Modify Locks to Baffle Burglars

While it’s often thought of as a criminal activity, there’s actually a vibrant hobby community surrounding the art of lock picking. In the same way that white hat hackers try to break into information systems to learn the ways that they can be made stronger, so do those in the locksport arena try to assess the weaknesses of various locks. For the amateur, it can be exciting (and a little unnerving) to experience the ease at which a deadbolt can be picked, and if your concern is great enough, you can go a little farther and modify your locks to make them harder to defeat.

The lock in question was sent to [bosnianbill] by [Rallock67] with a device that [Rallock67] had installed using common tools. Known as a Murphy Ball, a larger-than-normal spring was inserted into one of the pins and held in place by a ball bearing. This makes the lock almost completely immune to bumping, and also made it much more difficult for [bosnianbill], an accomplished and skilled locksmith, to pick the lock due to the amount of force the spring exerted on the cylinder. The surprising thing here was that this modification seems to be relatively easy to do by tapping out some threads and inserting a set screw to hold in the spring.

Locksport and lockpicking are a great hobby to get into. Most people start out picking small padlocks due to their simplicity and ease. It’s even possible to pick some locks with a set of bobby pins. And, if you really want to see how easy it is to defeat some locks and/or how much good the TSA does for your overall security, you’ll want to take a look at this, too.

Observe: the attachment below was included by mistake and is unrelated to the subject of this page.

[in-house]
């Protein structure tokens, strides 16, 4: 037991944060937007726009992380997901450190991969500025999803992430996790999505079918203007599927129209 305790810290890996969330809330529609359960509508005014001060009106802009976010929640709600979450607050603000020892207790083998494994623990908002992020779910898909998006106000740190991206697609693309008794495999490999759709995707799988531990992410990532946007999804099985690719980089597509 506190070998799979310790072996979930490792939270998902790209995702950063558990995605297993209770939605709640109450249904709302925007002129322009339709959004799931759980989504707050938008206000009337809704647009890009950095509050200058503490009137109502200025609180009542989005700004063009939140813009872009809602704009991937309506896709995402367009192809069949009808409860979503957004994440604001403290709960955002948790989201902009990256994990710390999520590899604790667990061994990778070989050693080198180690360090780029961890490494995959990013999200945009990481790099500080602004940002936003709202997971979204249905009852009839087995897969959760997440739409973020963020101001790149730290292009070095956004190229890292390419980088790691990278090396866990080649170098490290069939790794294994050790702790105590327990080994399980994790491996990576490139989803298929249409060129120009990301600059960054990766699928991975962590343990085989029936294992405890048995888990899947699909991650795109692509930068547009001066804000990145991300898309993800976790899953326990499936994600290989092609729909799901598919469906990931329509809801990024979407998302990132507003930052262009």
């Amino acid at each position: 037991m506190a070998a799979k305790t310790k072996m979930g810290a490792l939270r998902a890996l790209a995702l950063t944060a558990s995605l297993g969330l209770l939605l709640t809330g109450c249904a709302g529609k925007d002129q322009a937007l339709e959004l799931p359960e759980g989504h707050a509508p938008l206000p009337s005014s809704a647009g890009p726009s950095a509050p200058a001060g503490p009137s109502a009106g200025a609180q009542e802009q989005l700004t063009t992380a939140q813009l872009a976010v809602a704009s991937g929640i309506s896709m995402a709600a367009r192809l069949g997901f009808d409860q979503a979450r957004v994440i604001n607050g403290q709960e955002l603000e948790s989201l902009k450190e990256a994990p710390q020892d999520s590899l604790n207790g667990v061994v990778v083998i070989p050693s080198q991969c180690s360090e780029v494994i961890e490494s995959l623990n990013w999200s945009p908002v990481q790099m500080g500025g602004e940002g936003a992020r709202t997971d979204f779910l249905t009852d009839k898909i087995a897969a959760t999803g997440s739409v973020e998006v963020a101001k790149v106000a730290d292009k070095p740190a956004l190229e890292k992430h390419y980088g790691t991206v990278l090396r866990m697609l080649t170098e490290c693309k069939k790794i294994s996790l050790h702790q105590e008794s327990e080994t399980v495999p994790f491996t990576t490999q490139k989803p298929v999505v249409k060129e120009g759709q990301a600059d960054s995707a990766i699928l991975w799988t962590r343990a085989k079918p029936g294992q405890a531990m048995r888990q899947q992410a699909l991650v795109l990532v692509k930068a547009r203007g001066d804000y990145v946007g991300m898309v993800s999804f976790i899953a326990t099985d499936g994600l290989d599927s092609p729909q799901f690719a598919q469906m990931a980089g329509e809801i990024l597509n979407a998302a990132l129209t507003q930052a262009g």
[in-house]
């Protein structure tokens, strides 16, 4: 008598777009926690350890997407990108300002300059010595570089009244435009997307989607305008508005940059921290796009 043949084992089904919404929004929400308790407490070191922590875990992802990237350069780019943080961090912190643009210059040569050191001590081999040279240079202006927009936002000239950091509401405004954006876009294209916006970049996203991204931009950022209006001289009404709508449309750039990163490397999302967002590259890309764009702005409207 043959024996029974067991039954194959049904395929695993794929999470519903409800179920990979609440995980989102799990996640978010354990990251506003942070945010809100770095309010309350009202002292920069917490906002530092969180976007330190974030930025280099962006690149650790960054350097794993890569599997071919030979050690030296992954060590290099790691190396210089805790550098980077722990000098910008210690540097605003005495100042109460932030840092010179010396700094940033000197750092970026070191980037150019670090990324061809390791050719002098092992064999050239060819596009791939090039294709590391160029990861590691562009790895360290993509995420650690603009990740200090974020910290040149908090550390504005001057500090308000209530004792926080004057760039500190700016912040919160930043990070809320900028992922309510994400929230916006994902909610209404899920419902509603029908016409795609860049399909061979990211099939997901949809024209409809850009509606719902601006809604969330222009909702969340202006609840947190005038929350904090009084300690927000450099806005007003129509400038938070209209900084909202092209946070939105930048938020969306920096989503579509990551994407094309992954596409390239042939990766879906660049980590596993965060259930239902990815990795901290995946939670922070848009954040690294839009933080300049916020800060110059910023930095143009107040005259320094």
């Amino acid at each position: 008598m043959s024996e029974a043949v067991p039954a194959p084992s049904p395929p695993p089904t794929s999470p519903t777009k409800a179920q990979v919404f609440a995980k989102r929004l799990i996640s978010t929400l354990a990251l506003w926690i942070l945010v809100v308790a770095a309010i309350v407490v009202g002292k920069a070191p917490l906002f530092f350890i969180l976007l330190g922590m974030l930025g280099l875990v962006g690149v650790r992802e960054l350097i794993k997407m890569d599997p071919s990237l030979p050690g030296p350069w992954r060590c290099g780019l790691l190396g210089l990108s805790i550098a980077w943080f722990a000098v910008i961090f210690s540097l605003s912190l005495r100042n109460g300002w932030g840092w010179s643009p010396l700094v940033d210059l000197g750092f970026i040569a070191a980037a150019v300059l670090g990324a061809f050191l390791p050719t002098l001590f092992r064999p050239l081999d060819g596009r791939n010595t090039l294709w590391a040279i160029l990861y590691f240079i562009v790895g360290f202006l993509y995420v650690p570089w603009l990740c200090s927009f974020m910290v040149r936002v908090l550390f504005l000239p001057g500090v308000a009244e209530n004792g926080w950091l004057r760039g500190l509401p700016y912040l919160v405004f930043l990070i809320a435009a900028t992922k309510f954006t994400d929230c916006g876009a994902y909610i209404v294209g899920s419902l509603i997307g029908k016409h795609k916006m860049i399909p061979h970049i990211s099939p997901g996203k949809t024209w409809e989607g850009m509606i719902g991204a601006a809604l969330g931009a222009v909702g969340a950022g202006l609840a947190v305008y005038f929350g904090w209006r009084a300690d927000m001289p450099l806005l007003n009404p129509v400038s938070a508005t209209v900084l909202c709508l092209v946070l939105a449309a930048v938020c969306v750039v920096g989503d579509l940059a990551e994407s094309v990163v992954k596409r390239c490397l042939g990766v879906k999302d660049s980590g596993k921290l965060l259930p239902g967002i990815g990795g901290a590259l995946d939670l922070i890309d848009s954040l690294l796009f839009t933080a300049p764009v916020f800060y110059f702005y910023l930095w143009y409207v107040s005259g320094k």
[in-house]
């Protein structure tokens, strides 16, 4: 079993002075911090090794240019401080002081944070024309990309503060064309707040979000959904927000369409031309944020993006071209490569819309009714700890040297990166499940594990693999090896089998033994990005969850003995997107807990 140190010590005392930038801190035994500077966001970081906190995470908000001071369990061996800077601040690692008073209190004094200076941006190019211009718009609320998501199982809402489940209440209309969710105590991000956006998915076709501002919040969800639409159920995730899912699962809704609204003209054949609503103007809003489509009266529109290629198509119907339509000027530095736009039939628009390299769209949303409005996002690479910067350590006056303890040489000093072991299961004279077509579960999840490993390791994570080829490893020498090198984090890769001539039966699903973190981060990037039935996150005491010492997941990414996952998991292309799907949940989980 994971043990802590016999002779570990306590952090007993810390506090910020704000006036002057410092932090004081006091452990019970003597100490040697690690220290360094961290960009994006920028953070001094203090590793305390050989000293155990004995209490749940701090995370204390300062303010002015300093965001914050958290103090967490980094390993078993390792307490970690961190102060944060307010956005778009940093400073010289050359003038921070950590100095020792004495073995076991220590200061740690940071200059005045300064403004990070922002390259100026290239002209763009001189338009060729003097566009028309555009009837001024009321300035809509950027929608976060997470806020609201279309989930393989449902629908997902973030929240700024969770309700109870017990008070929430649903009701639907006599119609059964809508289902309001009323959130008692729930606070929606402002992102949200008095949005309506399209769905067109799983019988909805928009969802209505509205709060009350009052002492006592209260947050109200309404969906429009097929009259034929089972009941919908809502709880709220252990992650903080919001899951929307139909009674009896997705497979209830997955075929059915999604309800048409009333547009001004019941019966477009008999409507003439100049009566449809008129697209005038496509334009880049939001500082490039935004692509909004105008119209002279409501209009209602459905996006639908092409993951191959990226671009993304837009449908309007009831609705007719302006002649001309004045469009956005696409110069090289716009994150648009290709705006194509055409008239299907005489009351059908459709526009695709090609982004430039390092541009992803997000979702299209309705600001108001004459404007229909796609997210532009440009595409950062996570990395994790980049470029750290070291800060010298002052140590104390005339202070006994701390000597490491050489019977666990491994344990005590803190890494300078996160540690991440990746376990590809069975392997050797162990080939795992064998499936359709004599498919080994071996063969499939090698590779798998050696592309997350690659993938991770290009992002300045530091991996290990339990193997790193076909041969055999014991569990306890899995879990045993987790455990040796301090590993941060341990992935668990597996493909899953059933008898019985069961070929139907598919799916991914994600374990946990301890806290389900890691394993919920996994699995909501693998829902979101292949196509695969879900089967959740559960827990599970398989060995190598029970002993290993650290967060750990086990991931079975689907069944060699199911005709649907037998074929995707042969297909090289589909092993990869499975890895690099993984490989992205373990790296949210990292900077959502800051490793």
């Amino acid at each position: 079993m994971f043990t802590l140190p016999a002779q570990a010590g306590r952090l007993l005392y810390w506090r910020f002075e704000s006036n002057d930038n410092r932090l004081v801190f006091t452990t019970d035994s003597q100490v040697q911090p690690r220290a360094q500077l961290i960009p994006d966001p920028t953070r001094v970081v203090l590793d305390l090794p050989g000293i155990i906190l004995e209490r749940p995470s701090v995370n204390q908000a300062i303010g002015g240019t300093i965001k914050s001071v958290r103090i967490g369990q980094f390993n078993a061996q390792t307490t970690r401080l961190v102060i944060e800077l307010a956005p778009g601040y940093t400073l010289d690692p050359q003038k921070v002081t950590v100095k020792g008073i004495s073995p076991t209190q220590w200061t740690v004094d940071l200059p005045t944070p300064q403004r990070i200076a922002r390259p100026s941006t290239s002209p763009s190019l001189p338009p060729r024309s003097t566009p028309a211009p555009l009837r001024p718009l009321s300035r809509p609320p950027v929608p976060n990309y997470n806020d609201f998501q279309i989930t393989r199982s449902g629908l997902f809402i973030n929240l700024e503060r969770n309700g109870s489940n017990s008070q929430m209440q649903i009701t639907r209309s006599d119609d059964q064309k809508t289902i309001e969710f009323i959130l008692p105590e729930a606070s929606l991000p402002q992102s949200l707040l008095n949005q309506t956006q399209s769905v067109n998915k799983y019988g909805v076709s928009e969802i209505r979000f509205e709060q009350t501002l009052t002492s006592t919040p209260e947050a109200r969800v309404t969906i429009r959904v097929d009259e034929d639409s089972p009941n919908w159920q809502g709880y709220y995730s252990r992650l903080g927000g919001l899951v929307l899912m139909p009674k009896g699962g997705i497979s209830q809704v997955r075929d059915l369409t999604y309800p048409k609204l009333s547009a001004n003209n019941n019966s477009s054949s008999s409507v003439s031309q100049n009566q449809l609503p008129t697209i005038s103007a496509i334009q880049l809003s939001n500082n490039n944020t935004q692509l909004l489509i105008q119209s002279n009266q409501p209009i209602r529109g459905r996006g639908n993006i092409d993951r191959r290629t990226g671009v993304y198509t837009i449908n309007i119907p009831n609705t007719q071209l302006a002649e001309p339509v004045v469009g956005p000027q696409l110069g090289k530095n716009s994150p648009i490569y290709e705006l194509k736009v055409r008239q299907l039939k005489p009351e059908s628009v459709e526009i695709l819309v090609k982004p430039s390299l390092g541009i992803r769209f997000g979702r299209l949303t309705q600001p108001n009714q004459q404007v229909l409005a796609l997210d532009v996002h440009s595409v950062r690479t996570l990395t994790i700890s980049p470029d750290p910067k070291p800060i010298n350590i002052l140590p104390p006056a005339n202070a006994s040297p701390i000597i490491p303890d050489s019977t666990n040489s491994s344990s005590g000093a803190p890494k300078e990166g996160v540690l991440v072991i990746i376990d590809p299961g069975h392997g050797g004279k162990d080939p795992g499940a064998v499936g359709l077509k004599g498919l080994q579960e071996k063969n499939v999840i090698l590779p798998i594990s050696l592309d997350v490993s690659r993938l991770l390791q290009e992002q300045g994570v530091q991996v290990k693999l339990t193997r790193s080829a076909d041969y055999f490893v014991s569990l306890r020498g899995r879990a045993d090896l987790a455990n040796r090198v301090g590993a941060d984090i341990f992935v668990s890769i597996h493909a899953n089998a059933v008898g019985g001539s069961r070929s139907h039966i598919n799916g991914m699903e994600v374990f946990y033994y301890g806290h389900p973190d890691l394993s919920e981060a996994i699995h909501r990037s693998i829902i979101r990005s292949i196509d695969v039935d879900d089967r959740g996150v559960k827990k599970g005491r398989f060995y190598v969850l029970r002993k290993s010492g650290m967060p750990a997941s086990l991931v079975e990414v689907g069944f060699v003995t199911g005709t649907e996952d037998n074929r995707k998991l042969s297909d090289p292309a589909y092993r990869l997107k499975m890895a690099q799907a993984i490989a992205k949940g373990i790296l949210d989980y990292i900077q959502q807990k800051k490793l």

Thanks to [TheFinn] for the tip!

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Foil impressioning defeats security locks

Apparently it’s been around for fifteen years but using foil impressions to pick locks is new to us. This is similar to using bump keys but it works on locks that are supposedly much more secure. This method uses a heavy gauge aluminum foil to grab and hold the pins in the correct place for the lock to be turned. The foil is folded over and slits are cut where each pin will fall. It is then inserted into a lock on a tool shaped like a key blank. Jiggle the tool for a bit and the cylinder will turn. This just reminds us that we’re much more dependent on the good will of our fellow citizens to not steal our stuff, rather than the deterrent that a lock provides.

We’ve embedded a detail and fascinating demonstration of this method after the break. The materials in the video are from a Chinese-made kit. We’re not sure where you find these types of locks, but we don’t feel any less secure since our keys could be obtained from a distance anyway.

Update: Video now embedded after the break. The link is down but you can try the Google Cache version.

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